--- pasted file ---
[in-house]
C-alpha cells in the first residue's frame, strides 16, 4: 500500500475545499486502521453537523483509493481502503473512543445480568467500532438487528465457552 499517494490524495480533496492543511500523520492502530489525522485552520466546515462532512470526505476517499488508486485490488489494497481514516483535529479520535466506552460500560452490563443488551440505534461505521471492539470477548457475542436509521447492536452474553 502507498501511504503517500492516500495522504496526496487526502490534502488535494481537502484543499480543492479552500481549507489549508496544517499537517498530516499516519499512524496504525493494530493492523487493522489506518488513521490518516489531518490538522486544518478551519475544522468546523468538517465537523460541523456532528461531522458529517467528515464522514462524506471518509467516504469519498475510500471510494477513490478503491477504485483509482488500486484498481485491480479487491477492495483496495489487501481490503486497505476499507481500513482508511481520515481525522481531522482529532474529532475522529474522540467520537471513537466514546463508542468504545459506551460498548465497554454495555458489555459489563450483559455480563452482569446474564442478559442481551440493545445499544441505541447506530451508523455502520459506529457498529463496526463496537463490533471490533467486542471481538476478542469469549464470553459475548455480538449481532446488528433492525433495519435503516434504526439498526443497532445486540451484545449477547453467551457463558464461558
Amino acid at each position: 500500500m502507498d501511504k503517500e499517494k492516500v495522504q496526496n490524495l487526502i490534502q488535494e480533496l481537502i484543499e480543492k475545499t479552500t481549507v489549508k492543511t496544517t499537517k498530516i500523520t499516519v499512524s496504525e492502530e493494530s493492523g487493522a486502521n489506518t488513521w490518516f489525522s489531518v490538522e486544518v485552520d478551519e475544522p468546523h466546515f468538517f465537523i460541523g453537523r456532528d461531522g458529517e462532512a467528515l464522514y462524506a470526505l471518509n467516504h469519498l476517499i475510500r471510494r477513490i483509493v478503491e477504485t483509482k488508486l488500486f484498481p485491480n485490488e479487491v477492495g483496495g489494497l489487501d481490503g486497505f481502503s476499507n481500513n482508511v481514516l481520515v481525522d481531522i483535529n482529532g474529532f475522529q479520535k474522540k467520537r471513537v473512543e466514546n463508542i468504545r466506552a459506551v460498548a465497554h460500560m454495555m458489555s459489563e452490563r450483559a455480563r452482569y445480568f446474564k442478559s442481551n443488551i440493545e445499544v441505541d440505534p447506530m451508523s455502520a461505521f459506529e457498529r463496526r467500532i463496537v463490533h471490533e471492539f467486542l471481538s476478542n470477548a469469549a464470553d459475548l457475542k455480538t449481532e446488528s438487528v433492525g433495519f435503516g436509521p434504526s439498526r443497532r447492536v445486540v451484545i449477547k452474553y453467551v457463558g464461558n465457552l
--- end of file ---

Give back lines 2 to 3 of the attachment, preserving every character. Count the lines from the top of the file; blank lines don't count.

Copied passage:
C-alpha cells in the first residue's frame, strides 16, 4: 500500500475545499486502521453537523483509493481502503473512543445480568467500532438487528465457552 499517494490524495480533496492543511500523520492502530489525522485552520466546515462532512470526505476517499488508486485490488489494497481514516483535529479520535466506552460500560452490563443488551440505534461505521471492539470477548457475542436509521447492536452474553 502507498501511504503517500492516500495522504496526496487526502490534502488535494481537502484543499480543492479552500481549507489549508496544517499537517498530516499516519499512524496504525493494530493492523487493522489506518488513521490518516489531518490538522486544518478551519475544522468546523468538517465537523460541523456532528461531522458529517467528515464522514462524506471518509467516504469519498475510500471510494477513490478503491477504485483509482488500486484498481485491480479487491477492495483496495489487501481490503486497505476499507481500513482508511481520515481525522481531522482529532474529532475522529474522540467520537471513537466514546463508542468504545459506551460498548465497554454495555458489555459489563450483559455480563452482569446474564442478559442481551440493545445499544441505541447506530451508523455502520459506529457498529463496526463496537463490533471490533467486542471481538476478542469469549464470553459475548455480538449481532446488528433492525433495519435503516434504526439498526443497532445486540451484545449477547453467551457463558464461558
Amino acid at each position: 500500500m502507498d501511504k503517500e499517494k492516500v495522504q496526496n490524495l487526502i490534502q488535494e480533496l481537502i484543499e480543492k475545499t479552500t481549507v489549508k492543511t496544517t499537517k498530516i500523520t499516519v499512524s496504525e492502530e493494530s493492523g487493522a486502521n489506518t488513521w490518516f489525522s489531518v490538522e486544518v485552520d478551519e475544522p468546523h466546515f468538517f465537523i460541523g453537523r456532528d461531522g458529517e462532512a467528515l464522514y462524506a470526505l471518509n467516504h469519498l476517499i475510500r471510494r477513490i483509493v478503491e477504485t483509482k488508486l488500486f484498481p485491480n485490488e479487491v477492495g483496495g489494497l489487501d481490503g486497505f481502503s476499507n481500513n482508511v481514516l481520515v481525522d481531522i483535529n482529532g474529532f475522529q479520535k474522540k467520537r471513537v473512543e466514546n463508542i468504545r466506552a459506551v460498548a465497554h460500560m454495555m458489555s459489563e452490563r450483559a455480563r452482569y445480568f446474564k442478559s442481551n443488551i440493545e445499544v441505541d440505534p447506530m451508523s455502520a461505521f459506529e457498529r463496526r467500532i463496537v463490533h471490533e471492539f467486542l471481538s476478542n470477548a469469549a464470553d459475548l457475542k455480538t449481532e446488528s438487528v433492525g433495519f435503516g436509521p434504526s439498526r443497532r447492536v445486540v451484545i449477547k452474553y453467551v457463558g464461558n465457552l